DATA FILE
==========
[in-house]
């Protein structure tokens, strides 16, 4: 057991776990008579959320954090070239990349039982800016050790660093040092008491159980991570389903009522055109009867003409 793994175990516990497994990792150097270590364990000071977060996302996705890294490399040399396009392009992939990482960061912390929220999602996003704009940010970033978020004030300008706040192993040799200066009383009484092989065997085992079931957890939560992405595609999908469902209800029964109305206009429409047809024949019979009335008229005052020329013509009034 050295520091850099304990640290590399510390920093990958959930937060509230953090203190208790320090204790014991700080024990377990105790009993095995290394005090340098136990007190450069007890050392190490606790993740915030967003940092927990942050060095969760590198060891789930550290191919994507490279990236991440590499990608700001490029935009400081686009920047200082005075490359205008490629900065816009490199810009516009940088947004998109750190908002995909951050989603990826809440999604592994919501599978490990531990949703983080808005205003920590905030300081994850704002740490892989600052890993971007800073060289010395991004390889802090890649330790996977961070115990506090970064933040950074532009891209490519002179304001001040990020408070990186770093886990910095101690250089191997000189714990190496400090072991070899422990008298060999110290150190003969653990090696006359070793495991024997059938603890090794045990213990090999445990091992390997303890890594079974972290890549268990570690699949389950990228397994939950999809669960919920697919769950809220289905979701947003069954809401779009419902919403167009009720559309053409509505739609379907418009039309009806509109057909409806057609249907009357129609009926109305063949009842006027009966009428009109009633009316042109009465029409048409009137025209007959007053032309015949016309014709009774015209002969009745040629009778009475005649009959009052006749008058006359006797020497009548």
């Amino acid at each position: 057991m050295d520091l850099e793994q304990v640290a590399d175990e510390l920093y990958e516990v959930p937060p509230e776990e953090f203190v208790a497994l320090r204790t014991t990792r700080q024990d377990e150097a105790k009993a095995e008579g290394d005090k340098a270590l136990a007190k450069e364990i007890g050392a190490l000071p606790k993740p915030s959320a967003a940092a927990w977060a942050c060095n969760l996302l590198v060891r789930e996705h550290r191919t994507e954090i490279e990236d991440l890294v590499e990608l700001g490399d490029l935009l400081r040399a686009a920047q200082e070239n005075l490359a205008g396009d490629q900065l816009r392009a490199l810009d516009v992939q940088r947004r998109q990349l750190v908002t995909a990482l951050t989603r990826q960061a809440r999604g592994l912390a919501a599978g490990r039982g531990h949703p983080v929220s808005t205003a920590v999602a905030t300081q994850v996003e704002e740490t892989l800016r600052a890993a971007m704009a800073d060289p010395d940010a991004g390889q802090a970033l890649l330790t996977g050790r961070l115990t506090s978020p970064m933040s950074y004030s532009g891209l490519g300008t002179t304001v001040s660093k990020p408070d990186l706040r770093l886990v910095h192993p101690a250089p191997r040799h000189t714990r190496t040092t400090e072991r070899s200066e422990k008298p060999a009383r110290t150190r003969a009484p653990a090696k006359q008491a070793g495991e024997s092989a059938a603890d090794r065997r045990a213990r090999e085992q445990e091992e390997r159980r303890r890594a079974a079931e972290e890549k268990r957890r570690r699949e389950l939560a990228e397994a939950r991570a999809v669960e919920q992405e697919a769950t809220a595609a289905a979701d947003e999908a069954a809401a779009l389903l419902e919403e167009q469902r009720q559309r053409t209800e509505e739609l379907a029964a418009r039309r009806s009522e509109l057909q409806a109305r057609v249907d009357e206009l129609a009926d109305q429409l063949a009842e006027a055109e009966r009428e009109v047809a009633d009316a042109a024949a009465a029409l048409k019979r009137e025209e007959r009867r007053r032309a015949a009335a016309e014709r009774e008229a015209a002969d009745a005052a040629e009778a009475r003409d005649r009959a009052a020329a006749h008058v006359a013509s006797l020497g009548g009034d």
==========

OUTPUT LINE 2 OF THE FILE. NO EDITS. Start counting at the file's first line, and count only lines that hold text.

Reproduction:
């Protein structure tokens, strides 16, 4: 057991776990008579959320954090070239990349039982800016050790660093040092008491159980991570389903009522055109009867003409 793994175990516990497994990792150097270590364990000071977060996302996705890294490399040399396009392009992939990482960061912390929220999602996003704009940010970033978020004030300008706040192993040799200066009383009484092989065997085992079931957890939560992405595609999908469902209800029964109305206009429409047809024949019979009335008229005052020329013509009034 050295520091850099304990640290590399510390920093990958959930937060509230953090203190208790320090204790014991700080024990377990105790009993095995290394005090340098136990007190450069007890050392190490606790993740915030967003940092927990942050060095969760590198060891789930550290191919994507490279990236991440590499990608700001490029935009400081686009920047200082005075490359205008490629900065816009490199810009516009940088947004998109750190908002995909951050989603990826809440999604592994919501599978490990531990949703983080808005205003920590905030300081994850704002740490892989600052890993971007800073060289010395991004390889802090890649330790996977961070115990506090970064933040950074532009891209490519002179304001001040990020408070990186770093886990910095101690250089191997000189714990190496400090072991070899422990008298060999110290150190003969653990090696006359070793495991024997059938603890090794045990213990090999445990091992390997303890890594079974972290890549268990570690699949389950990228397994939950999809669960919920697919769950809220289905979701947003069954809401779009419902919403167009009720559309053409509505739609379907418009039309009806509109057909409806057609249907009357129609009926109305063949009842006027009966009428009109009633009316042109009465029409048409009137025209007959007053032309015949016309014709009774015209002969009745040629009778009475005649009959009052006749008058006359006797020497009548």